1. Check-In With Intention: When we are feeling chronic stress and overworked, ranting, venting and unloading can be quick and easy habits to temporarily feel better. But they don’t last and can often be even more exhausting and draining. Instead, try finding a professional or personal partner to have a trusted and intentional check-in with each day. Create a frame for the conversation with topical prompts, time limits, and turn-taking. If you can’t find a partner that matches your needs, journaling is another great way to meet the need for processing. 
  1. Space: Being an educator can be demanding. It can feel like that role fills every minute of your day, your heart, and your mind. Taking space away from the job and identity can be healing. Building in time for meaningful relationships, activities, and conversations, unrelated to teaching is a great way to come back to work feeling filled up and refreshed. 

All educators deserve to set boundaries, have opportunities to process, have time and space away from their vocation, and feel supported and seen. Some school communities are challenged in this level of support right now. Finding ways to adopt some of these methods for ourselves serves our field and our students, while also protecting us from burnout and emotional exhaustion.

Janell Hofmann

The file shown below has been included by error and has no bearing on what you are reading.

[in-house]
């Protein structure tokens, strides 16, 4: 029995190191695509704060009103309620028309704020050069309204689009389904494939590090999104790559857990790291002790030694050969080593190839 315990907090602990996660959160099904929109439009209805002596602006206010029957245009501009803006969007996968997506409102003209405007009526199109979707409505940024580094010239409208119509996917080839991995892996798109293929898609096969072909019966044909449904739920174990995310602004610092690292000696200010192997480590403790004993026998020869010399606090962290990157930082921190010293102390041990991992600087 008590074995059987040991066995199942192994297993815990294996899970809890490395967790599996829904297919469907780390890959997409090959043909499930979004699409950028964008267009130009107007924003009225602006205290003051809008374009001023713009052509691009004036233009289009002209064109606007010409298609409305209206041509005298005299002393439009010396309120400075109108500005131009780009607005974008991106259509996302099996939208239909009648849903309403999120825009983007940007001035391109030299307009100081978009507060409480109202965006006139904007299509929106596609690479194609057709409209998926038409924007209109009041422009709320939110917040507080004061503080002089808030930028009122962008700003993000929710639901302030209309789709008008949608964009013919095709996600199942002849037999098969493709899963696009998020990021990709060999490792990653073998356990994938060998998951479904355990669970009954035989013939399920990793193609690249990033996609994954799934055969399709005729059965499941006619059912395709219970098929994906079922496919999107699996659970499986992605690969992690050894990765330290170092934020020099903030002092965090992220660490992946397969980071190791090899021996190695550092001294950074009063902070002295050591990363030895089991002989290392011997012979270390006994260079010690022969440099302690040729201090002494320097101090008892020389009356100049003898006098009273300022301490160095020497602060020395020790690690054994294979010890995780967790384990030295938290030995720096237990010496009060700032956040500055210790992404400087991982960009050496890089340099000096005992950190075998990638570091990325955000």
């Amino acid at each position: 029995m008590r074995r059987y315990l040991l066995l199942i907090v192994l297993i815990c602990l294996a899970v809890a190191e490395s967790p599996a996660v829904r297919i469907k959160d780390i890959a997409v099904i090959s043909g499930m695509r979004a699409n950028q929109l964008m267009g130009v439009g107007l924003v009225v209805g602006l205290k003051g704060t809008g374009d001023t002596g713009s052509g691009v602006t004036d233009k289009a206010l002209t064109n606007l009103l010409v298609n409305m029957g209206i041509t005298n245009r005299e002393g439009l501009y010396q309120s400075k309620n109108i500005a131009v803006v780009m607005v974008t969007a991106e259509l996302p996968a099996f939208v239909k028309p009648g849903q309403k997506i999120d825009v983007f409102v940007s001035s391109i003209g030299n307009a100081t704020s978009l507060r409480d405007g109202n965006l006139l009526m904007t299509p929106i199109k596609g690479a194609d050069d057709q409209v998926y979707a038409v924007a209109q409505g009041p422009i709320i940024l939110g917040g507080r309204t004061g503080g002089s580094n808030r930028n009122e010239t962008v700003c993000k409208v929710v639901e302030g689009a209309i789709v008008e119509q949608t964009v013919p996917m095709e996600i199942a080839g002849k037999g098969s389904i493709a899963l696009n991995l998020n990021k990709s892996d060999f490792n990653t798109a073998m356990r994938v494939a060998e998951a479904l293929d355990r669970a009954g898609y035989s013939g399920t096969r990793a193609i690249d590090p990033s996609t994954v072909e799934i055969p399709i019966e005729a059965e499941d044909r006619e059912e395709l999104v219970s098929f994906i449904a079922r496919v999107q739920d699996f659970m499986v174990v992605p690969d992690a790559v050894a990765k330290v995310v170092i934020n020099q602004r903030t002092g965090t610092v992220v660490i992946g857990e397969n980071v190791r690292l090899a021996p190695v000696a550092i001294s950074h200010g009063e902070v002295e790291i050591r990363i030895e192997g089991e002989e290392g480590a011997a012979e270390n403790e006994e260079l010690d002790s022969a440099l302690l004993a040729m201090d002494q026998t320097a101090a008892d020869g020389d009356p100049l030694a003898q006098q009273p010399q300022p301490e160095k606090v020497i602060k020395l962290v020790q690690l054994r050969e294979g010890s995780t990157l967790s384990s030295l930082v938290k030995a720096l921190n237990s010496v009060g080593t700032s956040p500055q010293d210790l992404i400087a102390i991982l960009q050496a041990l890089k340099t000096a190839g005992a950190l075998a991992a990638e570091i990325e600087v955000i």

Janell Burley Hofmann is an international author, speaker and consultant specializing on the topics of technology, media, health, relationships and well-being. Janell is the creator of the original iPhone contract and a thought leader in the space of digital mindfulness, digital parenting and intentional use of tech. She is the author of the book, iRules: What Every Tech-Healthy Family Needs to Know About Selfies, Sexting, Gaming and Growing Up published by Rodale, Inc. Janell is the founder of the Slow Tech Movement and iRules Academy. Janell has worked on four continents across diverse demographics, cultures, religions, and socioeconomics. Sensitive to the needs of each community, Janell works with schools, youth, families, educators, and organizations while offering private coaching and consulting sessions. Janell’s professional expertise and personal experience as a mother of five children builds strong connections with a wide and varied population. Janell engages readers, clients and audiences in relevant and meaningful conversations igniting personal empowerment, awareness and purpose in a partnership that will positively impact all. Janell’s academic background includes a Bachelor’s Degree in Communication and Media Studies, a Master’s Degree in Critical and Creative Thinking and she is currently working towards her licensure in mental health counseling. Her featured talks include two-time TEDx presenter, SxSW, YPO Southeast Asia Summit, Peace Corp Workshop Leader, Homecoming Day Nagoya University, Nagoya Japan, YPO Middle East Tour, Women2Women International Summit and MIT Strata Center. Her work has been featured in The New York Times, Good Morning America, USA Today, National Public Radio, BBC News and The Associated Press.